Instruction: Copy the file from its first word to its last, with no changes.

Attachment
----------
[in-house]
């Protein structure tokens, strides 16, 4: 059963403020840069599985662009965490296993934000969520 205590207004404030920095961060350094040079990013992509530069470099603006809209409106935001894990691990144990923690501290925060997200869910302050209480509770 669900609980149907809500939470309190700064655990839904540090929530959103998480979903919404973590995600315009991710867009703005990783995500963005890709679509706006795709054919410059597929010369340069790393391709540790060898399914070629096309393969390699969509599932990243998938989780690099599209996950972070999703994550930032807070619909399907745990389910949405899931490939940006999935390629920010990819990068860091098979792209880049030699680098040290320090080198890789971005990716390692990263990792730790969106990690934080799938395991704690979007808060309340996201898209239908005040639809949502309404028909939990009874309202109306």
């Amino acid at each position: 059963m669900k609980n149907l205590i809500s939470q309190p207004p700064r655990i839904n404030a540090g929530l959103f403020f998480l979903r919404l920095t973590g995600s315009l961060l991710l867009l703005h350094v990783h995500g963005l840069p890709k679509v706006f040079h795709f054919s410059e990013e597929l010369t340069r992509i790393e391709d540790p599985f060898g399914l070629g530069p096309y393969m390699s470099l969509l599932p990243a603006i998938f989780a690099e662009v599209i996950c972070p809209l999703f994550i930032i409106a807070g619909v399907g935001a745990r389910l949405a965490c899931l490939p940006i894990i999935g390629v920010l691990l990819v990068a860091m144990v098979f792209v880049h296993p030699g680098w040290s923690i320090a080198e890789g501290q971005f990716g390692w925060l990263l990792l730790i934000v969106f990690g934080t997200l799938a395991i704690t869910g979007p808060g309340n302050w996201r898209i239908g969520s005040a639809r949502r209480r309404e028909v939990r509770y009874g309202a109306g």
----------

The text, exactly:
[in-house]
């Protein structure tokens, strides 16, 4: 059963403020840069599985662009965490296993934000969520 205590207004404030920095961060350094040079990013992509530069470099603006809209409106935001894990691990144990923690501290925060997200869910302050209480509770 669900609980149907809500939470309190700064655990839904540090929530959103998480979903919404973590995600315009991710867009703005990783995500963005890709679509706006795709054919410059597929010369340069790393391709540790060898399914070629096309393969390699969509599932990243998938989780690099599209996950972070999703994550930032807070619909399907745990389910949405899931490939940006999935390629920010990819990068860091098979792209880049030699680098040290320090080198890789971005990716390692990263990792730790969106990690934080799938395991704690979007808060309340996201898209239908005040639809949502309404028909939990009874309202109306």
């Amino acid at each position: 059963m669900k609980n149907l205590i809500s939470q309190p207004p700064r655990i839904n404030a540090g929530l959103f403020f998480l979903r919404l920095t973590g995600s315009l961060l991710l867009l703005h350094v990783h995500g963005l840069p890709k679509v706006f040079h795709f054919s410059e990013e597929l010369t340069r992509i790393e391709d540790p599985f060898g399914l070629g530069p096309y393969m390699s470099l969509l599932p990243a603006i998938f989780a690099e662009v599209i996950c972070p809209l999703f994550i930032i409106a807070g619909v399907g935001a745990r389910l949405a965490c899931l490939p940006i894990i999935g390629v920010l691990l990819v990068a860091m144990v098979f792209v880049h296993p030699g680098w040290s923690i320090a080198e890789g501290q971005f990716g390692w925060l990263l990792l730790i934000v969106f990690g934080t997200l799938a395991i704690t869910g979007p808060g309340n302050w996201r898209i239908g969520s005040a639809r949502r209480r309404e028909v939990r509770y009874g309202a109306g």